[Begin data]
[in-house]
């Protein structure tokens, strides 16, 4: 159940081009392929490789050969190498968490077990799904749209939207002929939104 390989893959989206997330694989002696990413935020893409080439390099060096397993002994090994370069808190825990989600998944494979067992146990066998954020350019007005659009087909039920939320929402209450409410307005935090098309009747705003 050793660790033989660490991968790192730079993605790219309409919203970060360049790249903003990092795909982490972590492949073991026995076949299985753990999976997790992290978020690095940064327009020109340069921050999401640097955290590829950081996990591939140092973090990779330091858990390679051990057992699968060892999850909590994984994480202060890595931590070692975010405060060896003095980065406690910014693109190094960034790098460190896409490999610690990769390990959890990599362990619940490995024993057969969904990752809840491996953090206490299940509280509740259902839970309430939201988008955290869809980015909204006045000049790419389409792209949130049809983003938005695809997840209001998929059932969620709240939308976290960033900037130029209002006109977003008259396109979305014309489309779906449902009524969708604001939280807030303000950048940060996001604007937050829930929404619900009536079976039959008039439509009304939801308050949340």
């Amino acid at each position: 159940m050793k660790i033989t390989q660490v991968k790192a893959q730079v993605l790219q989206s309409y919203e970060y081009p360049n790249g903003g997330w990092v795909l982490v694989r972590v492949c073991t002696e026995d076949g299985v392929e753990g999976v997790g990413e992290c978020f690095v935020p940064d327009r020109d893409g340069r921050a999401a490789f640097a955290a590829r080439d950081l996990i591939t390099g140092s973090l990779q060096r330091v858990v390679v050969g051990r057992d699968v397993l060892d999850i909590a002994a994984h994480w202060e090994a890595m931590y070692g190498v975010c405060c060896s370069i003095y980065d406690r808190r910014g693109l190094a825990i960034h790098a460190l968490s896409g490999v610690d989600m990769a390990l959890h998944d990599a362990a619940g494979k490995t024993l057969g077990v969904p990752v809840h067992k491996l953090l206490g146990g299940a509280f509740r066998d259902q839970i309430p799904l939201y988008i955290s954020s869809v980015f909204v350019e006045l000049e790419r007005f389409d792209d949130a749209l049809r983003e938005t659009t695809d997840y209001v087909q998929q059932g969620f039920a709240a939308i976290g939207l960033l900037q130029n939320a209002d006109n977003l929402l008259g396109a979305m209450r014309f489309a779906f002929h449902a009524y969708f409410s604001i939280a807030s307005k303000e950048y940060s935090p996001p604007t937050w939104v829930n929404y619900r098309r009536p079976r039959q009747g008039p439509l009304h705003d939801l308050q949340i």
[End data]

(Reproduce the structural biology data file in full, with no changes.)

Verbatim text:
[in-house]
């Protein structure tokens, strides 16, 4: 159940081009392929490789050969190498968490077990799904749209939207002929939104 390989893959989206997330694989002696990413935020893409080439390099060096397993002994090994370069808190825990989600998944494979067992146990066998954020350019007005659009087909039920939320929402209450409410307005935090098309009747705003 050793660790033989660490991968790192730079993605790219309409919203970060360049790249903003990092795909982490972590492949073991026995076949299985753990999976997790992290978020690095940064327009020109340069921050999401640097955290590829950081996990591939140092973090990779330091858990390679051990057992699968060892999850909590994984994480202060890595931590070692975010405060060896003095980065406690910014693109190094960034790098460190896409490999610690990769390990959890990599362990619940490995024993057969969904990752809840491996953090206490299940509280509740259902839970309430939201988008955290869809980015909204006045000049790419389409792209949130049809983003938005695809997840209001998929059932969620709240939308976290960033900037130029209002006109977003008259396109979305014309489309779906449902009524969708604001939280807030303000950048940060996001604007937050829930929404619900009536079976039959008039439509009304939801308050949340």
């Amino acid at each position: 159940m050793k660790i033989t390989q660490v991968k790192a893959q730079v993605l790219q989206s309409y919203e970060y081009p360049n790249g903003g997330w990092v795909l982490v694989r972590v492949c073991t002696e026995d076949g299985v392929e753990g999976v997790g990413e992290c978020f690095v935020p940064d327009r020109d893409g340069r921050a999401a490789f640097a955290a590829r080439d950081l996990i591939t390099g140092s973090l990779q060096r330091v858990v390679v050969g051990r057992d699968v397993l060892d999850i909590a002994a994984h994480w202060e090994a890595m931590y070692g190498v975010c405060c060896s370069i003095y980065d406690r808190r910014g693109l190094a825990i960034h790098a460190l968490s896409g490999v610690d989600m990769a390990l959890h998944d990599a362990a619940g494979k490995t024993l057969g077990v969904p990752v809840h067992k491996l953090l206490g146990g299940a509280f509740r066998d259902q839970i309430p799904l939201y988008i955290s954020s869809v980015f909204v350019e006045l000049e790419r007005f389409d792209d949130a749209l049809r983003e938005t659009t695809d997840y209001v087909q998929q059932g969620f039920a709240a939308i976290g939207l960033l900037q130029n939320a209002d006109n977003l929402l008259g396109a979305m209450r014309f489309a779906f002929h449902a009524y969708f409410s604001i939280a807030s307005k303000e950048y940060s935090p996001p604007t937050w939104v829930n929404y619900r098309r009536p079976r039959q009747g008039p439509l009304h705003d939801l308050q949340i």